Earlier this week, WhatsApp co-founder and former Facebook employee Brian Acton went to Twitter to encourage people to #DeleteFacebook in light of the company’s recent privacy scandal with Cambridge Analytica.
What’s Facebook?— Elon Musk (@elonmusk) March 23, 2018
Turns out Elon Musk, the eccentric CEO of both SpaceX and Tesla, thought it was a great idea.
After tweeting back to Acton asking, “What’s Facebook?” someone suggested Musk delete SpaceX’s corporate Facebook page.
“I didn’t realize there was one. Will do,” he replied.
I didn’t realize there was one. Will do.— Elon Musk (@elonmusk) March 23, 2018
Then someone suggested he also delete Tesla’s corporate Facebook page.
“Definitely. Looks lame anyway,” Musk replied.
Definitely. Looks lame anyway.— Elon Musk (@elonmusk) March 23, 2018
And that was that. Both pages appear to have been deleted. SpaceX’s page had more than 2.7 million followers.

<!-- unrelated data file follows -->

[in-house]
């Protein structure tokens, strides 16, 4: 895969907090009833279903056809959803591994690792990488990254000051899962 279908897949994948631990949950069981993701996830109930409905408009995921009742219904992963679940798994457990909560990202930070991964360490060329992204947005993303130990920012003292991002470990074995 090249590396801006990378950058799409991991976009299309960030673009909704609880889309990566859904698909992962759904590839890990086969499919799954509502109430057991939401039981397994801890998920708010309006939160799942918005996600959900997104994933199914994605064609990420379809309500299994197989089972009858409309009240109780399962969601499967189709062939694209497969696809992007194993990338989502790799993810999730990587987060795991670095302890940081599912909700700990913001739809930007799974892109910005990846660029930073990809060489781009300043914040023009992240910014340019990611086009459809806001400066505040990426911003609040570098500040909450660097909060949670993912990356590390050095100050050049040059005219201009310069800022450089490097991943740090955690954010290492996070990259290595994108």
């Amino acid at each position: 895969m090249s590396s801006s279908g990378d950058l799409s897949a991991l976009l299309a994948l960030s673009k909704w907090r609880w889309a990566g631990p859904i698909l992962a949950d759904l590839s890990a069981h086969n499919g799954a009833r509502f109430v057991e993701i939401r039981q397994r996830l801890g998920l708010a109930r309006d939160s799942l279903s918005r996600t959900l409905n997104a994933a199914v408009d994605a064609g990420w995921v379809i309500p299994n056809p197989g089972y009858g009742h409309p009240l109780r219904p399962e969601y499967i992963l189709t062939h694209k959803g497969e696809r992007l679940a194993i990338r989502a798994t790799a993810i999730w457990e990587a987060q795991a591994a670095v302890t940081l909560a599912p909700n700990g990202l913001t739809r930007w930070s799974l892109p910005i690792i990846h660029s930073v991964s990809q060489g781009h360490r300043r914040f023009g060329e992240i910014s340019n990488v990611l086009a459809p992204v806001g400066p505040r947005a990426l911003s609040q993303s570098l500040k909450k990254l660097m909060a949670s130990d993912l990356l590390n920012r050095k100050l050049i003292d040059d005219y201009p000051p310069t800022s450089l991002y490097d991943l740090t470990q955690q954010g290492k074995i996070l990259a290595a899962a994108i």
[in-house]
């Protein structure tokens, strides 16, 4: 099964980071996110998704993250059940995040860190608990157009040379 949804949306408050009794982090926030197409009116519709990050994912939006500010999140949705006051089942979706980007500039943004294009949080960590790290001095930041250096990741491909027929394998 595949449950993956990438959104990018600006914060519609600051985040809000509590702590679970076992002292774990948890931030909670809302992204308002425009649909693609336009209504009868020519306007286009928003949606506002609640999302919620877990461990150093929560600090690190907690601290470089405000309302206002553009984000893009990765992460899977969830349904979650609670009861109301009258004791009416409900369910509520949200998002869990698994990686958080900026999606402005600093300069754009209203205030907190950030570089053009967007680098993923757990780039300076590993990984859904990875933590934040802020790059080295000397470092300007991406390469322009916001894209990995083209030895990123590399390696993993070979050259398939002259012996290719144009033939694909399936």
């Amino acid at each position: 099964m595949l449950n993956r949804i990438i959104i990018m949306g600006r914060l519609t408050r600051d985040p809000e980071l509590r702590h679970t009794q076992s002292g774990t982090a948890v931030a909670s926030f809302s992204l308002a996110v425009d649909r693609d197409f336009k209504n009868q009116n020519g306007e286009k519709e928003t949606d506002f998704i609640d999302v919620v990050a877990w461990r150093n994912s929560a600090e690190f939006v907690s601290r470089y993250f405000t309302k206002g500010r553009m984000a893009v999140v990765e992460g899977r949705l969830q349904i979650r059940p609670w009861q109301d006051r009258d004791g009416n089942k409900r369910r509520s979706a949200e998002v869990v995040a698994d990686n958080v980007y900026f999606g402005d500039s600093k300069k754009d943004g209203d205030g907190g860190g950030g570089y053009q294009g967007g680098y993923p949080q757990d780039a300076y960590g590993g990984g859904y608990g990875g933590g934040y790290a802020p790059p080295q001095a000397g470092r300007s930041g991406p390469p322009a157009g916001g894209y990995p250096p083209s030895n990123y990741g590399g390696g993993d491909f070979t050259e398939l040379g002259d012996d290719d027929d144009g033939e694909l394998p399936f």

It’s possible Musk is just playing around and the pages will be restored — and I’m sure Facebook and the social media employees at SpaceX and Tesla hope that’s the case. SpaceX utilized its Facebook page to show rocket launches on Facebook Live.
But that’s not really Musk’s style. When Sonos announced on Friday that it would suspend advertising on Facebook for a week, Musk replied, “Wow, a whole week. Risky ...”
Wow, a whole week. Risky ...— Elon Musk (@elonmusk) March 23, 2018
There might be something deeper to this Musk vs. Facebook situation. If you’ll recall, Musk and Facebook CEO Mark Zuckerberg had a little beef last year when Zuckerberg suggested that people who created doomsday scenarios about artificial intelligence were irresponsible. Musk has said often that he thinks AI could ultimately lead to the end of civilization as we know it.
I've talked to Mark about this. His understanding of the subject is limited.— Elon Musk (@elonmusk) July 25, 2017
“I’ve talked to Mark about this. His understanding of the subject is limited,” Musk said in response to Zuckerberg’s comments. Well okay then!
To add to the tension between the two CEOs, when a SpaceX rocket accidentally exploded during a 2016 launch, it was carrying a Facebook satellite. “I’m deeply disappointed to hear that SpaceX’s launch failure destroyed our satellite,” Zuckerberg said at the time.
Musk deleting his company Facebook pages is certainly funny. But if they stay deleted, and others see how easy it is for a major corporation to cut Facebook out of its life, maybe others will follow along. And that would be bad news for Zuckerberg.
This article originally appeared on Recode.net.